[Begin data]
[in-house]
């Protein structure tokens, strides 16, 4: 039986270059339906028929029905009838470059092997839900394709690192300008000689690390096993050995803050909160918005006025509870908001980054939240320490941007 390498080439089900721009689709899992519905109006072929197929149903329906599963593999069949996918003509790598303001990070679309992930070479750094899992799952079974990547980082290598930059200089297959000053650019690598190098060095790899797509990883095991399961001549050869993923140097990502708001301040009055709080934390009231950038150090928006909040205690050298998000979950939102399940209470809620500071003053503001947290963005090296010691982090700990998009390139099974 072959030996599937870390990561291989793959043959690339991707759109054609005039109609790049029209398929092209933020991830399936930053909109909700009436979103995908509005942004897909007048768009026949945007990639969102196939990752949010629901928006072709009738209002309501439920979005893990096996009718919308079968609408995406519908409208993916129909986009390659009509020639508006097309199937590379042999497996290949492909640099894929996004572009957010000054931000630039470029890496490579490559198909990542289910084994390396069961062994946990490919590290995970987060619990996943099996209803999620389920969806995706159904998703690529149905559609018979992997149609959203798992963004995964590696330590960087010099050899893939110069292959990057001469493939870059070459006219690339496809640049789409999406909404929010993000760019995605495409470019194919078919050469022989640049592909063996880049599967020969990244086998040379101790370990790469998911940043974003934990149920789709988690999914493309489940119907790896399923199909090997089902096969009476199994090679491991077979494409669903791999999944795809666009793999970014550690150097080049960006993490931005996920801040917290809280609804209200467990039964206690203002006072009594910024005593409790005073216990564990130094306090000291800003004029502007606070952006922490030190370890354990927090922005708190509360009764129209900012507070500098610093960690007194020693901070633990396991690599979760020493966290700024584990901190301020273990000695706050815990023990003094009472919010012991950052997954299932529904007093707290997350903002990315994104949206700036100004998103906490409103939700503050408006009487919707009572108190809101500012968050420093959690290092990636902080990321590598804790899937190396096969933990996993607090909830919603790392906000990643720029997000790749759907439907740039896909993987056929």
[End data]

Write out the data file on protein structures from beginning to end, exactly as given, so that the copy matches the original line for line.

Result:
[in-house]
């Protein structure tokens, strides 16, 4: 039986270059339906028929029905009838470059092997839900394709690192300008000689690390096993050995803050909160918005006025509870908001980054939240320490941007 390498080439089900721009689709899992519905109006072929197929149903329906599963593999069949996918003509790598303001990070679309992930070479750094899992799952079974990547980082290598930059200089297959000053650019690598190098060095790899797509990883095991399961001549050869993923140097990502708001301040009055709080934390009231950038150090928006909040205690050298998000979950939102399940209470809620500071003053503001947290963005090296010691982090700990998009390139099974 072959030996599937870390990561291989793959043959690339991707759109054609005039109609790049029209398929092209933020991830399936930053909109909700009436979103995908509005942004897909007048768009026949945007990639969102196939990752949010629901928006072709009738209002309501439920979005893990096996009718919308079968609408995406519908409208993916129909986009390659009509020639508006097309199937590379042999497996290949492909640099894929996004572009957010000054931000630039470029890496490579490559198909990542289910084994390396069961062994946990490919590290995970987060619990996943099996209803999620389920969806995706159904998703690529149905559609018979992997149609959203798992963004995964590696330590960087010099050899893939110069292959990057001469493939870059070459006219690339496809640049789409999406909404929010993000760019995605495409470019194919078919050469022989640049592909063996880049599967020969990244086998040379101790370990790469998911940043974003934990149920789709988690999914493309489940119907790896399923199909090997089902096969009476199994090679491991077979494409669903791999999944795809666009793999970014550690150097080049960006993490931005996920801040917290809280609804209200467990039964206690203002006072009594910024005593409790005073216990564990130094306090000291800003004029502007606070952006922490030190370890354990927090922005708190509360009764129209900012507070500098610093960690007194020693901070633990396991690599979760020493966290700024584990901190301020273990000695706050815990023990003094009472919010012991950052997954299932529904007093707290997350903002990315994104949206700036100004998103906490409103939700503050408006009487919707009572108190809101500012968050420093959690290092990636902080990321590598804790899937190396096969933990996993607090909830919603790392906000990643720029997000790749759907439907740039896909993987056929």